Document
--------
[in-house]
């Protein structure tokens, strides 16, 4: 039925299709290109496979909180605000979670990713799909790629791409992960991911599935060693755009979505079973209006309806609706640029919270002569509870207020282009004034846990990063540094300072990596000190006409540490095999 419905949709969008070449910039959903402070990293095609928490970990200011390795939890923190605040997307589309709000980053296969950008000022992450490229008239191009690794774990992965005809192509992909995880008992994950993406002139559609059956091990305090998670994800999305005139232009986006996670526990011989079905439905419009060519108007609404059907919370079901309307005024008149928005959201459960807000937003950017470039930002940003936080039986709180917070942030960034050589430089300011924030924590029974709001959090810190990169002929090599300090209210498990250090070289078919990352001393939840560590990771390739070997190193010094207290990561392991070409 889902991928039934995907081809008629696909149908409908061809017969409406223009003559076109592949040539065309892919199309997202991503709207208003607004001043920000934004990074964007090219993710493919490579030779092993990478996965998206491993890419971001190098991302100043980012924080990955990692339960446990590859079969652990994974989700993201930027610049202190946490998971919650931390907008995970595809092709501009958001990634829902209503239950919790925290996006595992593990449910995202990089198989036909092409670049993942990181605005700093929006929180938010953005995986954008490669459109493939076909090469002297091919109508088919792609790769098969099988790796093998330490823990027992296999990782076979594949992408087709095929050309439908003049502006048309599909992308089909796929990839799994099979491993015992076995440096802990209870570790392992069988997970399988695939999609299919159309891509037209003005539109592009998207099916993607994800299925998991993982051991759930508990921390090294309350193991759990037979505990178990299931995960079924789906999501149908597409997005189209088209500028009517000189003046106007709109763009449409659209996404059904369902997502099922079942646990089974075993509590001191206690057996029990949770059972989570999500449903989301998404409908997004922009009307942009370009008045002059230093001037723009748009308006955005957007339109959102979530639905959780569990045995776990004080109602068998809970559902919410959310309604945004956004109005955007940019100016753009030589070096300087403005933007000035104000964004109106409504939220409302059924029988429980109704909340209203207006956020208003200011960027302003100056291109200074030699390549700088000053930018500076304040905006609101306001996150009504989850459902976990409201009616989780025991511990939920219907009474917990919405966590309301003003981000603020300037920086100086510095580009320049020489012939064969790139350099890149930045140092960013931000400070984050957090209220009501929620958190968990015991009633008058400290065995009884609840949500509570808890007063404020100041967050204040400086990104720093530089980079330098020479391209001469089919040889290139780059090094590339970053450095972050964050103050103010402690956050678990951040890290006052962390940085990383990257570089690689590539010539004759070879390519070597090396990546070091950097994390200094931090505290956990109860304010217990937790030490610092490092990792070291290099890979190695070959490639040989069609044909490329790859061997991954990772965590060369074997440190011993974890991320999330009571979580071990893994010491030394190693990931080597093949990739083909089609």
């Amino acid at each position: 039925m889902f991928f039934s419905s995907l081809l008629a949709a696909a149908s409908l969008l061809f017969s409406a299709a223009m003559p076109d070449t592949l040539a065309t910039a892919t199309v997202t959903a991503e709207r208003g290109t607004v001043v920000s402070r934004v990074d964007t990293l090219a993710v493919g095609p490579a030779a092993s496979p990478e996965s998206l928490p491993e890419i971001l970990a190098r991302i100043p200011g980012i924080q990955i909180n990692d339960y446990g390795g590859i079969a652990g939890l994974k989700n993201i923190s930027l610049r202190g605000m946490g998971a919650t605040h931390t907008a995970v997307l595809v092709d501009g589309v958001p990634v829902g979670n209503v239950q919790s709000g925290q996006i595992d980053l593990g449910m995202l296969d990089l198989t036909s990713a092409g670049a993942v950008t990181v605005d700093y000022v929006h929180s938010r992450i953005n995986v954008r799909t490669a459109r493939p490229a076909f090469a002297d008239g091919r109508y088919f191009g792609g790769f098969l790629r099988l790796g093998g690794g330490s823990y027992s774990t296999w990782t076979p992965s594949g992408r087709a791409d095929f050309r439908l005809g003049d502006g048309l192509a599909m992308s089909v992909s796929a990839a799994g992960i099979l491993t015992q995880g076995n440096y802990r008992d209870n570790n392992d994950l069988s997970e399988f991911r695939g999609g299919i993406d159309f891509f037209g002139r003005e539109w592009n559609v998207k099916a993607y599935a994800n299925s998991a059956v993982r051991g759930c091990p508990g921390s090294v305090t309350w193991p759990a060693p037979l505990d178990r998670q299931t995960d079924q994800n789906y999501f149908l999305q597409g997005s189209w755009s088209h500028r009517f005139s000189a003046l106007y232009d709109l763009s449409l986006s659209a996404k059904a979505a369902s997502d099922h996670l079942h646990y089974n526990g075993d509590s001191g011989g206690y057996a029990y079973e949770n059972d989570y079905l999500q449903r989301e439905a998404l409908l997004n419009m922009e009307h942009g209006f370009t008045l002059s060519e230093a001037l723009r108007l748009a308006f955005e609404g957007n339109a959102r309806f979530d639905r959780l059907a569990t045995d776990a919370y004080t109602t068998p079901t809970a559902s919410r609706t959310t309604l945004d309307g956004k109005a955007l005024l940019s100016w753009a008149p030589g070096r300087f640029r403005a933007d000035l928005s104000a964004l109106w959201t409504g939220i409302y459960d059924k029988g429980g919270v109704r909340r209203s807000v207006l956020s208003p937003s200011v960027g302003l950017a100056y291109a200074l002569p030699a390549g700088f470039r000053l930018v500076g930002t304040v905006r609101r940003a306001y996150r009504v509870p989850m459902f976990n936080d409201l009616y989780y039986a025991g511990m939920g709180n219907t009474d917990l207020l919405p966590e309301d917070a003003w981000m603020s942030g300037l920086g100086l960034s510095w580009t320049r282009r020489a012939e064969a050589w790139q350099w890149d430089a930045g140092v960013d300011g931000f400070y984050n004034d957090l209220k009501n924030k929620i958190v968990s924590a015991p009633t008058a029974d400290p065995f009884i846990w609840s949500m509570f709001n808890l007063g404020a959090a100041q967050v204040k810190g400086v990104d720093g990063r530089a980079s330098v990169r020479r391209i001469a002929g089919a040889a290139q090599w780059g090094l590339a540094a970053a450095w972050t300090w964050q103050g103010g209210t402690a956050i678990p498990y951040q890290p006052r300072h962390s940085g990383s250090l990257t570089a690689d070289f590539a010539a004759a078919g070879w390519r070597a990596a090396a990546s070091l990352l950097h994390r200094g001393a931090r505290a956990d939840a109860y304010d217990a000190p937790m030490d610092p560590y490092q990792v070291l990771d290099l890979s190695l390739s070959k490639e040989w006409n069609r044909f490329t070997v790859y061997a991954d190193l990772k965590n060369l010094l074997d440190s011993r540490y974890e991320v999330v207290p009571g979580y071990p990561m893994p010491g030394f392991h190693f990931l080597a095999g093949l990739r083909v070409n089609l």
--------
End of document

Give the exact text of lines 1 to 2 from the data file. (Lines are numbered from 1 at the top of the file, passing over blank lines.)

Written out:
[in-house]
């Protein structure tokens, strides 16, 4: 039925299709290109496979909180605000979670990713799909790629791409992960991911599935060693755009979505079973209006309806609706640029919270002569509870207020282009004034846990990063540094300072990596000190006409540490095999 419905949709969008070449910039959903402070990293095609928490970990200011390795939890923190605040997307589309709000980053296969950008000022992450490229008239191009690794774990992965005809192509992909995880008992994950993406002139559609059956091990305090998670994800999305005139232009986006996670526990011989079905439905419009060519108007609404059907919370079901309307005024008149928005959201459960807000937003950017470039930002940003936080039986709180917070942030960034050589430089300011924030924590029974709001959090810190990169002929090599300090209210498990250090070289078919990352001393939840560590990771390739070997190193010094207290990561392991070409 889902991928039934995907081809008629696909149908409908061809017969409406223009003559076109592949040539065309892919199309997202991503709207208003607004001043920000934004990074964007090219993710493919490579030779092993990478996965998206491993890419971001190098991302100043980012924080990955990692339960446990590859079969652990994974989700993201930027610049202190946490998971919650931390907008995970595809092709501009958001990634829902209503239950919790925290996006595992593990449910995202990089198989036909092409670049993942990181605005700093929006929180938010953005995986954008490669459109493939076909090469002297091919109508088919792609790769098969099988790796093998330490823990027992296999990782076979594949992408087709095929050309439908003049502006048309599909992308089909796929990839799994099979491993015992076995440096802990209870570790392992069988997970399988695939999609299919159309891509037209003005539109592009998207099916993607994800299925998991993982051991759930508990921390090294309350193991759990037979505990178990299931995960079924789906999501149908597409997005189209088209500028009517000189003046106007709109763009449409659209996404059904369902997502099922079942646990089974075993509590001191206690057996029990949770059972989570999500449903989301998404409908997004922009009307942009370009008045002059230093001037723009748009308006955005957007339109959102979530639905959780569990045995776990004080109602068998809970559902919410959310309604945004956004109005955007940019100016753009030589070096300087403005933007000035104000964004109106409504939220409302059924029988429980109704909340209203207006956020208003200011960027302003100056291109200074030699390549700088000053930018500076304040905006609101306001996150009504989850459902976990409201009616989780025991511990939920219907009474917990919405966590309301003003981000603020300037920086100086510095580009320049020489012939064969790139350099890149930045140092960013931000400070984050957090209220009501929620958190968990015991009633008058400290065995009884609840949500509570808890007063404020100041967050204040400086990104720093530089980079330098020479391209001469089919040889290139780059090094590339970053450095972050964050103050103010402690956050678990951040890290006052962390940085990383990257570089690689590539010539004759070879390519070597090396990546070091950097994390200094931090505290956990109860304010217990937790030490610092490092990792070291290099890979190695070959490639040989069609044909490329790859061997991954990772965590060369074997440190011993974890991320999330009571979580071990893994010491030394190693990931080597093949990739083909089609």